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Effect of Intraoperative Phenylephrine infusion on Redistribution Hypothermia during Cesarean Section under Spinal Anesthesia
Abstract Number: F 30
Abstract Type: Original Research
Introduction: General anesthesia and neuraxial techniques alter thermoregulatory responses. This can cause severe hypothermia during spinal anesthesia.1 Forced air warmers and warm IV fluids have not shown to be consistently effective. Phenylephrine infusion has been found to decrease redistribution hypothermia in oral surgery patients under general anesthesia. 2 Our primary goal was to evaluate the effect of phenylephrine infusion on maternal temperature during Cesarean delivery under spinal anesthesia.
Method: Following IRB approval, this observational, on-going study enrolled ASA I-II parturients scheduled for Cesarean delivery with spinal anesthesia (n=15). OR temperature was maintained at 25-26ºC. After co-loading of one liter IV crystalloid (40ºC), spinal anesthesia was performed (hyperbaric bupivacaine 12 mg, fentanyl 15 mcg and morphine 0.2 mg). Additional warm blankets were provided per patient comfort level. All patients received a phenylephrine infusion at 40 mcg/min initiated with spinal placement and titrated to maintain mean arterial pressure within 20% of baseline. Maternal oral temperature was measured at spinal placement and every 10 minutes after for 60 minutes, at newborn delivery and PACU admission.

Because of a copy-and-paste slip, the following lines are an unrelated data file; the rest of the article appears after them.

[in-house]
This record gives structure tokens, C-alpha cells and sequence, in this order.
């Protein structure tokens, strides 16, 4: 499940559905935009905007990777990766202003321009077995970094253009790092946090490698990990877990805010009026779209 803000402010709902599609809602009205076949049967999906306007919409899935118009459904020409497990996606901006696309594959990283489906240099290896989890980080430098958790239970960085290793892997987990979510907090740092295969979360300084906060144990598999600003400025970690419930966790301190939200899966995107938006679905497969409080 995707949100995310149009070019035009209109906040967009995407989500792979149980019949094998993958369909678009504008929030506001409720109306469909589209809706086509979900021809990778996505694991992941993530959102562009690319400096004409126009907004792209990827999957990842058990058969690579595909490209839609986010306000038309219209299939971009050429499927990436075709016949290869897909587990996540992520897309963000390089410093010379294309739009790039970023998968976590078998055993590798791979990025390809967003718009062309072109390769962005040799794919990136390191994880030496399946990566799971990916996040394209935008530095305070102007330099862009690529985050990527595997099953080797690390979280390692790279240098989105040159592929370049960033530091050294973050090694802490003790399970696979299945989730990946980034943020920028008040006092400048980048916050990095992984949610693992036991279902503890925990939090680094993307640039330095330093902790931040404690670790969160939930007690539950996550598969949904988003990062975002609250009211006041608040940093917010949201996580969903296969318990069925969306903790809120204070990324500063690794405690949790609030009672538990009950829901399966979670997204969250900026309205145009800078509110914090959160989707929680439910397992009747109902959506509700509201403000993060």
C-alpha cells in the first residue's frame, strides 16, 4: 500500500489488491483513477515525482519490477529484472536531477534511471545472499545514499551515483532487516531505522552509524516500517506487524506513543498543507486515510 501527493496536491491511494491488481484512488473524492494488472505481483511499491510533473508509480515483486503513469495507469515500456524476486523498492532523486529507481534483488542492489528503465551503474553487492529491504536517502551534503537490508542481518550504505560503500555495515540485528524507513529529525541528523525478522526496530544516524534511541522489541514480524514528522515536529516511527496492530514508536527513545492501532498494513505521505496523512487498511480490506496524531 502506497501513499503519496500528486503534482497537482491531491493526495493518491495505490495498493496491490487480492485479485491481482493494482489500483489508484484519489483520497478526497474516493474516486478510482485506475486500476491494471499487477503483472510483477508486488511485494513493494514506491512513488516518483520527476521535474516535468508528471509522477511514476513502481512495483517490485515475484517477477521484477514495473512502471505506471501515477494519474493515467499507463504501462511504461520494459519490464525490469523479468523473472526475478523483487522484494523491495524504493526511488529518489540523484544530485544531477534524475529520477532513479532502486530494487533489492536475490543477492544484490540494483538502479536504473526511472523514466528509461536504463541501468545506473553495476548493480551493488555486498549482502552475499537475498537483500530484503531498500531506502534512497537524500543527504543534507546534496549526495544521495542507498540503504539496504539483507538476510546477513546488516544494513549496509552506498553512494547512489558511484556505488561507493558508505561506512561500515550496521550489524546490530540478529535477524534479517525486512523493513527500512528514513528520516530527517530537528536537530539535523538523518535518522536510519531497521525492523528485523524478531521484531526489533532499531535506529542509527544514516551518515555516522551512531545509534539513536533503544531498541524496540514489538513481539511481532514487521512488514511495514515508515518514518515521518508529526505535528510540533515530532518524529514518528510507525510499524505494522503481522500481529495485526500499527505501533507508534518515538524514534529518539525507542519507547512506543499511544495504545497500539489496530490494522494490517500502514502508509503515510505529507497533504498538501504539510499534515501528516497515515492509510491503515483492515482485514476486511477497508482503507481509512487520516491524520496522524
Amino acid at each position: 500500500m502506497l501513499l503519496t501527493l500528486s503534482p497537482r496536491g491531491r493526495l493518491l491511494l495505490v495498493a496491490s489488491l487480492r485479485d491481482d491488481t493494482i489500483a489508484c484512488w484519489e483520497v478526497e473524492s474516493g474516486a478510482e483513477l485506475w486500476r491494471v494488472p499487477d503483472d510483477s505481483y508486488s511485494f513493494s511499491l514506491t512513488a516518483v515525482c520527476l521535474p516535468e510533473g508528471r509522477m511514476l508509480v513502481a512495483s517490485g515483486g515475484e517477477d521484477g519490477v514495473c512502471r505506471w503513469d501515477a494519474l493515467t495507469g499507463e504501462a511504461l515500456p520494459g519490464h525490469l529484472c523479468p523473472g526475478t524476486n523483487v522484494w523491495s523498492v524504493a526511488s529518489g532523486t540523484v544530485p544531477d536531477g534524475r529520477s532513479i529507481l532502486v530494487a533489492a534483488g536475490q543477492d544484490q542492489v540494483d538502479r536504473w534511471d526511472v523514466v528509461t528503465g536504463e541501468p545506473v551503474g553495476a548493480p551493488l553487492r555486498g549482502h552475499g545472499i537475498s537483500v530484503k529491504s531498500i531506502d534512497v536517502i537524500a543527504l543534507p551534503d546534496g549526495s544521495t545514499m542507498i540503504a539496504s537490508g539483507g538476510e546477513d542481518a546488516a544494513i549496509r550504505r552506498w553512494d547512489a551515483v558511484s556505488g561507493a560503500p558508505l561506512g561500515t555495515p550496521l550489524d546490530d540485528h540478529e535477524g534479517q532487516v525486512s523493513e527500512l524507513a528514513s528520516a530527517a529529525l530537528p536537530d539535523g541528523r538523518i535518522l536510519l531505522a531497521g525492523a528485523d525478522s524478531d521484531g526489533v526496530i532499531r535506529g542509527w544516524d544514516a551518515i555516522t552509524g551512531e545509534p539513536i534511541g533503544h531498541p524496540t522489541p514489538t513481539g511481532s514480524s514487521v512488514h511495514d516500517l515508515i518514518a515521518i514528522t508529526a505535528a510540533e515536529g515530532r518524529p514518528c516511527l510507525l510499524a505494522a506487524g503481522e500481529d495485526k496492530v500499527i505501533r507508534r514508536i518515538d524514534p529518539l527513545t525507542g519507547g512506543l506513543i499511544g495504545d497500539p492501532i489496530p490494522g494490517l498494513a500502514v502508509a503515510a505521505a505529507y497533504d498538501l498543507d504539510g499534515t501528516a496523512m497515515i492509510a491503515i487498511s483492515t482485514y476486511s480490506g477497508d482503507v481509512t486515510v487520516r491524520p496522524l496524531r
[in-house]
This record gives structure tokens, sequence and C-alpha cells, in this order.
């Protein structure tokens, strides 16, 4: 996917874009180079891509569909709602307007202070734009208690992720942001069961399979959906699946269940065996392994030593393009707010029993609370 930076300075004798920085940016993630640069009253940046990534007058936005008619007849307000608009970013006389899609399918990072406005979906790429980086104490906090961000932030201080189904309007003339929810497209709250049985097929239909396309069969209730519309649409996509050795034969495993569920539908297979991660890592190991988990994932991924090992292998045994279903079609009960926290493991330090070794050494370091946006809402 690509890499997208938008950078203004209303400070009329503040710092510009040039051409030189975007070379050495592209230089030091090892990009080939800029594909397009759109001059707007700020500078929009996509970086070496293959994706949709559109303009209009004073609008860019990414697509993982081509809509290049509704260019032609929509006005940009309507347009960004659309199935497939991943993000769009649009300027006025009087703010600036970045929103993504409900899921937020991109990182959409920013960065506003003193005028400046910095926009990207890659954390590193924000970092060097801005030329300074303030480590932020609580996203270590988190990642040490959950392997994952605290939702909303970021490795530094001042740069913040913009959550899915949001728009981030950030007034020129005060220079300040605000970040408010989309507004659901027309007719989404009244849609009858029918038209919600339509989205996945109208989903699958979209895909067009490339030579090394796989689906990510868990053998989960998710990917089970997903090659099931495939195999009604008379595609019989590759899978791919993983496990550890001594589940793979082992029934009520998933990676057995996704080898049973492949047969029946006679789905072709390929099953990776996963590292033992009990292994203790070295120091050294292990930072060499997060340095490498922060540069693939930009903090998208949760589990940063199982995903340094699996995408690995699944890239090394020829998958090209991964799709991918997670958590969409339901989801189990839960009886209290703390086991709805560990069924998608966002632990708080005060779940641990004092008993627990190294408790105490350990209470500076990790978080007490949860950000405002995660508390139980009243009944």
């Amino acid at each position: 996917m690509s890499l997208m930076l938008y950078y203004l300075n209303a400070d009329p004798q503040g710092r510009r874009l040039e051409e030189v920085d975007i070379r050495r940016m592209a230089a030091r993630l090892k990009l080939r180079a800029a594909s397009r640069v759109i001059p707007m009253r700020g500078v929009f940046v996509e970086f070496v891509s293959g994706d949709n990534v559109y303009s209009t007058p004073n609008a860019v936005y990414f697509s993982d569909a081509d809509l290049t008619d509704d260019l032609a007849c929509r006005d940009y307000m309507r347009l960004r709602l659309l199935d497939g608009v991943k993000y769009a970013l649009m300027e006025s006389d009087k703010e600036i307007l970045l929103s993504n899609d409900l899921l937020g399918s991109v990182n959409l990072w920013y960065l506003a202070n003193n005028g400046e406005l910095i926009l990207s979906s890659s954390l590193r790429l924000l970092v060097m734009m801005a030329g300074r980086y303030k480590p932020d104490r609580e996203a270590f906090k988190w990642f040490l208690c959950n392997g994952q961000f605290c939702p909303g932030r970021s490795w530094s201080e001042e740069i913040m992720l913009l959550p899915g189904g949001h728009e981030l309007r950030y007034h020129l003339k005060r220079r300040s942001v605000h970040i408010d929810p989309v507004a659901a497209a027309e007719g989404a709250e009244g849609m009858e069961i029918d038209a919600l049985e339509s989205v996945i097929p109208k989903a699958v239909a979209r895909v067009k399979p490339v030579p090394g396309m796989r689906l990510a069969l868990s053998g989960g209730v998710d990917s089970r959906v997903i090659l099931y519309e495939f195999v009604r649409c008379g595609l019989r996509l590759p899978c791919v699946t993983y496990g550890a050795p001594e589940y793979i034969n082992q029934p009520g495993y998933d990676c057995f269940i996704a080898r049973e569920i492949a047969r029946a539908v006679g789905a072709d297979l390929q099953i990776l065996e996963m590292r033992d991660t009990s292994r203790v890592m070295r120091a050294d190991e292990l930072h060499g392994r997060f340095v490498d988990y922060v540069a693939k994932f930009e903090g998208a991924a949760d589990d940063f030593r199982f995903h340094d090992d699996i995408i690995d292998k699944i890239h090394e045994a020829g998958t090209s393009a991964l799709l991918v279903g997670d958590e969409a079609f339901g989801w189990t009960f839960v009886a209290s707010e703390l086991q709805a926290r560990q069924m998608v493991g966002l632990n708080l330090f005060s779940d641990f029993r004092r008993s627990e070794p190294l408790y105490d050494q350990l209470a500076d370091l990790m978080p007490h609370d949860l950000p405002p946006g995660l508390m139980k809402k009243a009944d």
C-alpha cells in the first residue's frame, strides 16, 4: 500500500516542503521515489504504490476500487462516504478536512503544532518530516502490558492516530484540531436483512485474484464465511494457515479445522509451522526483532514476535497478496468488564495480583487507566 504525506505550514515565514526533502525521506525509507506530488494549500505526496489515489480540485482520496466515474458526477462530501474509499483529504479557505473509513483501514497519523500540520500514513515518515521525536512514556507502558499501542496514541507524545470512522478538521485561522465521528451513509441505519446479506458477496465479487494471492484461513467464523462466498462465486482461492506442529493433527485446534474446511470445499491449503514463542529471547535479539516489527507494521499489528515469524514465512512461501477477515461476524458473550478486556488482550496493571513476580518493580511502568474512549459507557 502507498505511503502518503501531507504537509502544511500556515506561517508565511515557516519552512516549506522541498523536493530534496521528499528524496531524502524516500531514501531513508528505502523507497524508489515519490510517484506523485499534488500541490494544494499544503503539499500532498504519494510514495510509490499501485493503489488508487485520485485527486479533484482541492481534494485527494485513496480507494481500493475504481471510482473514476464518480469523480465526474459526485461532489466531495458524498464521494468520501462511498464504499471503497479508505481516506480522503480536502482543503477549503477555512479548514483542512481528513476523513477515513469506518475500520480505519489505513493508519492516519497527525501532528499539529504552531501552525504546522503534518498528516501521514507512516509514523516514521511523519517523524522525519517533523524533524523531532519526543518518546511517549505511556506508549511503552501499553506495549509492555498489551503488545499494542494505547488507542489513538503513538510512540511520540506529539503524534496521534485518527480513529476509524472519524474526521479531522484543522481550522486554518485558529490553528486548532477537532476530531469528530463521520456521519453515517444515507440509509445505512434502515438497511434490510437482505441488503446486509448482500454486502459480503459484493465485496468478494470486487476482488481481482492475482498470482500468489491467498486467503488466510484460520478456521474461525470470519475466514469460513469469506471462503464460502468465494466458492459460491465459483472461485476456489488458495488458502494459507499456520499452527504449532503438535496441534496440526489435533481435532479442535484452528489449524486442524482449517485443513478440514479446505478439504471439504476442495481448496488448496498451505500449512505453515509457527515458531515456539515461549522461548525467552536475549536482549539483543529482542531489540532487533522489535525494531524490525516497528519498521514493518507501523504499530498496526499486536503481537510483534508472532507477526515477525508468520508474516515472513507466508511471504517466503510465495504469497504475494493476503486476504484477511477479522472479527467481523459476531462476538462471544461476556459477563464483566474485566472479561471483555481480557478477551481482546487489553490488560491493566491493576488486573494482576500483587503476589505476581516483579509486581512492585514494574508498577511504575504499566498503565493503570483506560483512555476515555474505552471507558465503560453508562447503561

Results: The overall mean change in maternal temperature for each time point is shown in Table 1. Using univariate analysis, both cumulative dose of phenylephrine received and time at which the temperature was taken were significantly associated with change in maternal temperature (both p < 0.0001). In the univariate model, a 10 minute increase in time was associated with a mean decrease in maternal temperature of 0.044ºC. Each cumulative 1 mg of phenylephrine received was associated with a mean drop in maternal temperature of 0.11ºC.
Conclusion: Past studies have documented the incidence of hypothermia during Cesarean delivery with temperatures below 36ºC to be about 77% with an incidence of 60% for temperatures less than 35.5ºC.3-4 In the current study, though maternal temperature decreased, the concomitant use of phenylephrine infusion prevented the decrease in temperature to be more than 0.22ºC. None of the patients had temperatures less than 36.3ºC. Thus, the use of phenylephrine infusion during Cesarean delivery is beneficial to decrease the magnitude of maternal hypothermia.
1. Anesthesiology 2008;109:318-38
2. Anesth Analg 1999;89:462-5
3. Anesth Analg 2000;91:662-6
4. Anesth Analg 2007;105:1413-9